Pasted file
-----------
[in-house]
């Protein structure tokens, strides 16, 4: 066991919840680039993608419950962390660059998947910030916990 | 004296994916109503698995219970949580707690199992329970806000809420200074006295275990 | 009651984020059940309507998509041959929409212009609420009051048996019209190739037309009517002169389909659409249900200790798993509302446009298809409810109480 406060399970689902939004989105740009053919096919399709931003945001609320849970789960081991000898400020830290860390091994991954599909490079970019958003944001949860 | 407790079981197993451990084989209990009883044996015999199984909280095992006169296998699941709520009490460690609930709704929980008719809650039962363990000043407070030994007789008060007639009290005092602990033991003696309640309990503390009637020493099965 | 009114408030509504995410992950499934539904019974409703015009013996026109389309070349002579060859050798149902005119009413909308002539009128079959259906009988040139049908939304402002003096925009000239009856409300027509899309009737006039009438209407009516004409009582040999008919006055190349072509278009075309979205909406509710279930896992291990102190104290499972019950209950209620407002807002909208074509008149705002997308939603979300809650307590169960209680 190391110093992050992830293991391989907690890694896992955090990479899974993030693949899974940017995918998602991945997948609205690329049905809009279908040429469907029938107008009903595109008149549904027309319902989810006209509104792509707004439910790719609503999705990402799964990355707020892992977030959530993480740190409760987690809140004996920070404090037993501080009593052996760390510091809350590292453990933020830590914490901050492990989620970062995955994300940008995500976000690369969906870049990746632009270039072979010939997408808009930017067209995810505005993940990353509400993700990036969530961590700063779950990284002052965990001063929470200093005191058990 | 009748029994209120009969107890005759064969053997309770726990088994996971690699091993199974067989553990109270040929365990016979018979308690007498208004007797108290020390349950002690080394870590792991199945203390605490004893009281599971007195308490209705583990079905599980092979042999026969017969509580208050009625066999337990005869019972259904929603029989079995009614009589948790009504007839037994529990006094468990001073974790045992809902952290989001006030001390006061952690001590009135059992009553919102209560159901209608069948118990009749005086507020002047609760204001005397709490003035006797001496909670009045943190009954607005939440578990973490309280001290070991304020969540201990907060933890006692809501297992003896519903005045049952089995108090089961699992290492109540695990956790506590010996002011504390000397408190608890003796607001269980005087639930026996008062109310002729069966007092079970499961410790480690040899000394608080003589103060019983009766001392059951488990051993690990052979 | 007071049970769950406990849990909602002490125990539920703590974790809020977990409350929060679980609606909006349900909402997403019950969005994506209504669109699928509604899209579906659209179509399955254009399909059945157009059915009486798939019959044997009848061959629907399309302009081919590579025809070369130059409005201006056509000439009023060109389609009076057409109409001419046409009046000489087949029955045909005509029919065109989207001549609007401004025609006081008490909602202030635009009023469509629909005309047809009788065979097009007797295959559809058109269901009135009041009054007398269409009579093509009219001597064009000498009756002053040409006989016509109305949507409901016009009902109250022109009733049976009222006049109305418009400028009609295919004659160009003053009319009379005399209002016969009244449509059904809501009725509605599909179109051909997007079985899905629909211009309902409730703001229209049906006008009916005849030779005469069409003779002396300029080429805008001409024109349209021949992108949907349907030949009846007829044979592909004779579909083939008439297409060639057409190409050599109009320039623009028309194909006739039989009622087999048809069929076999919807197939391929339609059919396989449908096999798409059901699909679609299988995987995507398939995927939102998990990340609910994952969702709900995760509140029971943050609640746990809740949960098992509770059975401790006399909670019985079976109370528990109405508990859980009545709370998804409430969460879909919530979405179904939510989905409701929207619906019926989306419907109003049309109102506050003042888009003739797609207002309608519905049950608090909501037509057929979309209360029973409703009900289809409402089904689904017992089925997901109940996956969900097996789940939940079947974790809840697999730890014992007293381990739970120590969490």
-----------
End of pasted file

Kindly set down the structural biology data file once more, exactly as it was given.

[in-house]
């Protein structure tokens, strides 16, 4: 066991919840680039993608419950962390660059998947910030916990 | 004296994916109503698995219970949580707690199992329970806000809420200074006295275990 | 009651984020059940309507998509041959929409212009609420009051048996019209190739037309009517002169389909659409249900200790798993509302446009298809409810109480 406060399970689902939004989105740009053919096919399709931003945001609320849970789960081991000898400020830290860390091994991954599909490079970019958003944001949860 | 407790079981197993451990084989209990009883044996015999199984909280095992006169296998699941709520009490460690609930709704929980008719809650039962363990000043407070030994007789008060007639009290005092602990033991003696309640309990503390009637020493099965 | 009114408030509504995410992950499934539904019974409703015009013996026109389309070349002579060859050798149902005119009413909308002539009128079959259906009988040139049908939304402002003096925009000239009856409300027509899309009737006039009438209407009516004409009582040999008919006055190349072509278009075309979205909406509710279930896992291990102190104290499972019950209950209620407002807002909208074509008149705002997308939603979300809650307590169960209680 190391110093992050992830293991391989907690890694896992955090990479899974993030693949899974940017995918998602991945997948609205690329049905809009279908040429469907029938107008009903595109008149549904027309319902989810006209509104792509707004439910790719609503999705990402799964990355707020892992977030959530993480740190409760987690809140004996920070404090037993501080009593052996760390510091809350590292453990933020830590914490901050492990989620970062995955994300940008995500976000690369969906870049990746632009270039072979010939997408808009930017067209995810505005993940990353509400993700990036969530961590700063779950990284002052965990001063929470200093005191058990 | 009748029994209120009969107890005759064969053997309770726990088994996971690699091993199974067989553990109270040929365990016979018979308690007498208004007797108290020390349950002690080394870590792991199945203390605490004893009281599971007195308490209705583990079905599980092979042999026969017969509580208050009625066999337990005869019972259904929603029989079995009614009589948790009504007839037994529990006094468990001073974790045992809902952290989001006030001390006061952690001590009135059992009553919102209560159901209608069948118990009749005086507020002047609760204001005397709490003035006797001496909670009045943190009954607005939440578990973490309280001290070991304020969540201990907060933890006692809501297992003896519903005045049952089995108090089961699992290492109540695990956790506590010996002011504390000397408190608890003796607001269980005087639930026996008062109310002729069966007092079970499961410790480690040899000394608080003589103060019983009766001392059951488990051993690990052979 | 007071049970769950406990849990909602002490125990539920703590974790809020977990409350929060679980609606909006349900909402997403019950969005994506209504669109699928509604899209579906659209179509399955254009399909059945157009059915009486798939019959044997009848061959629907399309302009081919590579025809070369130059409005201006056509000439009023060109389609009076057409109409001419046409009046000489087949029955045909005509029919065109989207001549609007401004025609006081008490909602202030635009009023469509629909005309047809009788065979097009007797295959559809058109269901009135009041009054007398269409009579093509009219001597064009000498009756002053040409006989016509109305949507409901016009009902109250022109009733049976009222006049109305418009400028009609295919004659160009003053009319009379005399209002016969009244449509059904809501009725509605599909179109051909997007079985899905629909211009309902409730703001229209049906006008009916005849030779005469069409003779002396300029080429805008001409024109349209021949992108949907349907030949009846007829044979592909004779579909083939008439297409060639057409190409050599109009320039623009028309194909006739039989009622087999048809069929076999919807197939391929339609059919396989449908096999798409059901699909679609299988995987995507398939995927939102998990990340609910994952969702709900995760509140029971943050609640746990809740949960098992509770059975401790006399909670019985079976109370528990109405508990859980009545709370998804409430969460879909919530979405179904939510989905409701929207619906019926989306419907109003049309109102506050003042888009003739797609207002309608519905049950608090909501037509057929979309209360029973409703009900289809409402089904689904017992089925997901109940996956969900097996789940939940079947974790809840697999730890014992007293381990739970120590969490």